Washington faces a gathering crisis and must soon decide: whether to take concrete steps, on a bipartisan basis, to hold leaders accountable and promote the general welfare of U.S. citizens. Time is growing increasingly short, and fundamental U.S. principles and future governance are at stake even as the calendar turns toward the electoral season in 2020.
It’s time to pass USMCA.
You see what I did there?
Trade is never an easy sell in Washington. It should be, because of its undeniable benefits to the American people on economic, social, political, and strategic terms. But powerful interests conspire to promote parochial benefits at the expense of the general welfare. Trade legislation is, in some ways, the ultimate exercise of power politics.
Simply put, passing trade agreements requires presidential leadership. To combat parochial political and economic interests, presidents have had to build support at the macro level while horse-trading at the micro level to get the required number of congressional votes for passage. There is nobody else with the stature or standing to be able to perform this essential role. This pattern always holds, and USMCA is no different.
The U.S.-Mexico-Canada Agreement is designed to replace NAFTA with updated and expanded provisions taking into account changes in the North American economy since 1994. Entire product categories that did not even exist 25 years ago, such as digital trade, are now pillars of the North American economy, yet lie outside the provisions of NAFTA. Others, including energy, which were intentionally left out of the original agreement, have also been incorporated. Controversial provisions on labor and the environment, government procurement, and investment protections have been reformulated and updated to take account of evolving public mores. And a built-in review of the agreement has been established, ensuring a full evaluation of whether the provisions in the new USMCA are performing to expectations.
For free trade purists, USMCA is no doubt imperfect. The question, however, is whether USMCA is better than no agreement at all, which is the alternative that President Donald Trump repeatedly emphasizes. Passage of the new agreement would also presumably largely remove NAFTA as a catch-all political rallying cry against economic stagnation, social hopelessness, and national ruin, although trade and globalization broadly will continue to animate a large percentage of the U.S. voting public no matter what eventually happens to NAFTA and USMCA.
More to the point, while the United States, Mexico, and Canada have agreed to a text, and indeed Mexico has already ratified the agreement, Democrats in Congress and the Trump White House have yet to agree on their own set of requirements before legislation is submitted to Congress. And time is beginning to get perilously short, given the presidential primary season that begins early in 2020 and the limited number of work days between now and then. Of course, President Trump has also threatened to abrogate U.S. involvement in NAFTA as a means to spur action on USMCA, an act that would lead to chaos between the United States and a top partner not just on trade but also security issues. It is difficult to envision a mistake of greater strategic trade or hemispheric significance than the unilateral abrogation of NAFTA with nothing in its place.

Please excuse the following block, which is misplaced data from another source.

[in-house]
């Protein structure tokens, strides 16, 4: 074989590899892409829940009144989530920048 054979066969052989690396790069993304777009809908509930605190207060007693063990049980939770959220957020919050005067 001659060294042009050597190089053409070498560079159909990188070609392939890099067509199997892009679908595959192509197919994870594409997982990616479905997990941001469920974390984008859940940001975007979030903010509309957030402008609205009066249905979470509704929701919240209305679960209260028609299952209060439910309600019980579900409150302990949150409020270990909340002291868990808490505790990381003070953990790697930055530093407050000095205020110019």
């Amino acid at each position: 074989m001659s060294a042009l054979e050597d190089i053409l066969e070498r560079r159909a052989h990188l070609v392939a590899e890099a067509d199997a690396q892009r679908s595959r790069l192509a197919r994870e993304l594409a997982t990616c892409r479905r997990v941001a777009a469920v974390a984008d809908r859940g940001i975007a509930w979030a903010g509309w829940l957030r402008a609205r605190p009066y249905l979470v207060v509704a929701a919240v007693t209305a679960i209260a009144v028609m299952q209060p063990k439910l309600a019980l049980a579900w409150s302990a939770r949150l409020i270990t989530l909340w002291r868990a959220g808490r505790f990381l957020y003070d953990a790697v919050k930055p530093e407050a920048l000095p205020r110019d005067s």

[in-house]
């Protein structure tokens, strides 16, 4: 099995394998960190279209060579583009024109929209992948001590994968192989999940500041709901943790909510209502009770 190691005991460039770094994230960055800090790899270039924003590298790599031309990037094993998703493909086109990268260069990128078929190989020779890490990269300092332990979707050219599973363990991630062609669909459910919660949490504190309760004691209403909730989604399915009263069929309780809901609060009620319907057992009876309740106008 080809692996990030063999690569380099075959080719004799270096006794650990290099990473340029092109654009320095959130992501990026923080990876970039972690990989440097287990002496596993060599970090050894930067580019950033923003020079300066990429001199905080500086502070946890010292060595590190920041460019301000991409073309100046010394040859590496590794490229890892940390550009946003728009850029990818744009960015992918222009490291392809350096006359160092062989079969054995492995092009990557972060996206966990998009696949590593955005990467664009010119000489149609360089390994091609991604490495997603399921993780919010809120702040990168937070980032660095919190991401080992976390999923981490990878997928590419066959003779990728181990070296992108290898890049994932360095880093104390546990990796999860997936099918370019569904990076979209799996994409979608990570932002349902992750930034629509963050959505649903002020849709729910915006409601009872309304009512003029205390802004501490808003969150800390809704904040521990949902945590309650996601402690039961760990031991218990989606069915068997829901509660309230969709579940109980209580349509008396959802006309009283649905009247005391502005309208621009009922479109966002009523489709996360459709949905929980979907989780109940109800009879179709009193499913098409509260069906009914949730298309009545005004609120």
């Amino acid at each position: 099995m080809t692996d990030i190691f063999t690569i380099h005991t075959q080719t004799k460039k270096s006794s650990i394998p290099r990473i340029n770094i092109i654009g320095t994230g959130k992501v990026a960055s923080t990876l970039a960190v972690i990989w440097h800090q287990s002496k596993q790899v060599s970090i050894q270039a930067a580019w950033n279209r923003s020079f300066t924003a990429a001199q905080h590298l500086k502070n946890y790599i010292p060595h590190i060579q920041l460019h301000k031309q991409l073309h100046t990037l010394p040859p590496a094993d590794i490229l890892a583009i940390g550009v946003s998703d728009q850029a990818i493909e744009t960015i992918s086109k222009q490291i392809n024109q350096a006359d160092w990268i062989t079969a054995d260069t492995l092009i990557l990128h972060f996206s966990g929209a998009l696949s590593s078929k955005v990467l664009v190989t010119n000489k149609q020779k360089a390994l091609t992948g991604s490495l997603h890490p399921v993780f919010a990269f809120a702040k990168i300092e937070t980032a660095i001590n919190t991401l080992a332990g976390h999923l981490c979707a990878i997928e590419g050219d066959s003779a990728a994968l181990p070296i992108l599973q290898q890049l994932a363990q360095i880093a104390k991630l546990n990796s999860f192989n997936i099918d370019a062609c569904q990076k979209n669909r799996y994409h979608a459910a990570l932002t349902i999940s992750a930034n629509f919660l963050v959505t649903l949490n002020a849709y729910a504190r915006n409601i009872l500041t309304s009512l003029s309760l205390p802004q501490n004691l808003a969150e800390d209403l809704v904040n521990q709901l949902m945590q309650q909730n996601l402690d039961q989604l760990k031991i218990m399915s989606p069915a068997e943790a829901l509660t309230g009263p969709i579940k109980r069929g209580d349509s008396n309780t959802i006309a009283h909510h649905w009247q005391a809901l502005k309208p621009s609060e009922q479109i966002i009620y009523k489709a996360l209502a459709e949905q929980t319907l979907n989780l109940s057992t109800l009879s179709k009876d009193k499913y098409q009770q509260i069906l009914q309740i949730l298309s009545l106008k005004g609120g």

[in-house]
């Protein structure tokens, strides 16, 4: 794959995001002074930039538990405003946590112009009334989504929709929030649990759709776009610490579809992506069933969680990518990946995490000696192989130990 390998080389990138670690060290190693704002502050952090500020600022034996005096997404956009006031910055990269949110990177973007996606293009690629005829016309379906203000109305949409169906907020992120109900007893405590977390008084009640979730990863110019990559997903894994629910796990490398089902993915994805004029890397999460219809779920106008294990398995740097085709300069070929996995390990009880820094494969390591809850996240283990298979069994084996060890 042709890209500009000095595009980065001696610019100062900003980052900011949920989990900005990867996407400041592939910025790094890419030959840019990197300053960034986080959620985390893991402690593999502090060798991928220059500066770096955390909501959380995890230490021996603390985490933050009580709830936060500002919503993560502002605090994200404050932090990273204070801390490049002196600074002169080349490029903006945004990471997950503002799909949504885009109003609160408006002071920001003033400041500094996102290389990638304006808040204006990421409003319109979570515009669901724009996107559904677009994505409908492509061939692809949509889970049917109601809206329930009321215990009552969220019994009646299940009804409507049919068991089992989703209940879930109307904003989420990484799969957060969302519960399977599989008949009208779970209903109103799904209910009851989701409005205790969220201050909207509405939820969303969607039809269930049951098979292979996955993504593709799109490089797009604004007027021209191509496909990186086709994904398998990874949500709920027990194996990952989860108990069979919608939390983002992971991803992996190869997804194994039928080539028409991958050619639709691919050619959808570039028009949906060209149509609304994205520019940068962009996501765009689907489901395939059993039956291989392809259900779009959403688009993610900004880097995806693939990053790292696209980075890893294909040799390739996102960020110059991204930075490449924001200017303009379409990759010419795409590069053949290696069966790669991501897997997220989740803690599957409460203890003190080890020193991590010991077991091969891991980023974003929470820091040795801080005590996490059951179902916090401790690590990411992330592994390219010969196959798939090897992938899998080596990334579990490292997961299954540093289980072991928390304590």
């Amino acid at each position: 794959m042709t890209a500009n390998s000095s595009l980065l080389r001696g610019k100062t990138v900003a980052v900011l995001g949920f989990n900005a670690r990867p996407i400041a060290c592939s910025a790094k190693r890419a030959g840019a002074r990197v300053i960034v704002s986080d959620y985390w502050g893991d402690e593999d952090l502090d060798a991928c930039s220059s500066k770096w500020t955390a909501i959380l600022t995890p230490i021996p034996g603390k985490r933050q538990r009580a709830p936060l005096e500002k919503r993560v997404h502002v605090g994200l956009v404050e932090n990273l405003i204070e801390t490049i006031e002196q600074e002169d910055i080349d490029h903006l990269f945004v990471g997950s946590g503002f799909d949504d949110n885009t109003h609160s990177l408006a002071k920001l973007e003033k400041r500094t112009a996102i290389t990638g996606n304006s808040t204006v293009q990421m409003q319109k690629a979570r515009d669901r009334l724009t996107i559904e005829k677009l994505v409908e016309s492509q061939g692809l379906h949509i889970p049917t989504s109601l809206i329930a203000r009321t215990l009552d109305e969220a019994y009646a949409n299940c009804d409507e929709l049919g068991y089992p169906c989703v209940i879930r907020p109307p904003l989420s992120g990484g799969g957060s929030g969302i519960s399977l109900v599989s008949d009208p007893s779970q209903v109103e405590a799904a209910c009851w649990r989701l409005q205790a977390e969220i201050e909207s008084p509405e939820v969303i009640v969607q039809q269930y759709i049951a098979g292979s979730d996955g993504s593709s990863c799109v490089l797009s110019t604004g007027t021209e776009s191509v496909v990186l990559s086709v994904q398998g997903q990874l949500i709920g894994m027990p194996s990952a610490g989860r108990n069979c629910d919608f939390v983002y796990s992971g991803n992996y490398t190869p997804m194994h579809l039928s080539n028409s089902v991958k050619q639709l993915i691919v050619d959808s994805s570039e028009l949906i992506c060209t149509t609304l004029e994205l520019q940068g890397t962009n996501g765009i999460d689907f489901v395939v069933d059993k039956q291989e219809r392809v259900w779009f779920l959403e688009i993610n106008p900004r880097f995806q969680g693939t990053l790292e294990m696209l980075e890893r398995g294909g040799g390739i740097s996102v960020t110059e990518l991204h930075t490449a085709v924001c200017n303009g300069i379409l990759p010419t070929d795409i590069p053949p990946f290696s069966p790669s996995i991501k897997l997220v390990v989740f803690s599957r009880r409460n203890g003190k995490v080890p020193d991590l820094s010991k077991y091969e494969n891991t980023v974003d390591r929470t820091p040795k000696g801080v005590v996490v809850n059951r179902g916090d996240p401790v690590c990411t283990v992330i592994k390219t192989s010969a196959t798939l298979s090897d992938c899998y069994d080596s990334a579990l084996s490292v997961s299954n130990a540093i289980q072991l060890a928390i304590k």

To discourage this from happening, the agreement would need to be adopted by Congress and sent to the president by the end of this calendar year. It’s ambitious but doable, so long as the president himself exercises the sort of leadership required to find the 218 votes or more that will be required to pass the House of Representatives. Some Democrats appear to be reluctant to give the president a “win,” particularly in this super-charged political atmosphere. Others will not vote in favor of any trade agreement with Mexico. Still others will only agree with certain fixes. It’s messy, and it’s democracy, the worst form of government except all others, according to Winston Churchill. And it requires the Chief Executive to throw his political weight and prestige behind the process to facilitate an endgame, not relying solely on his advisors.
The window for meaningful near-term action on USMCA is surely closing. If ever there was a time to find a way to work across the aisle in the national interest, despite obvious, bitter political differences and distractions between Congress and the White House, that time is now. Will Washington respond?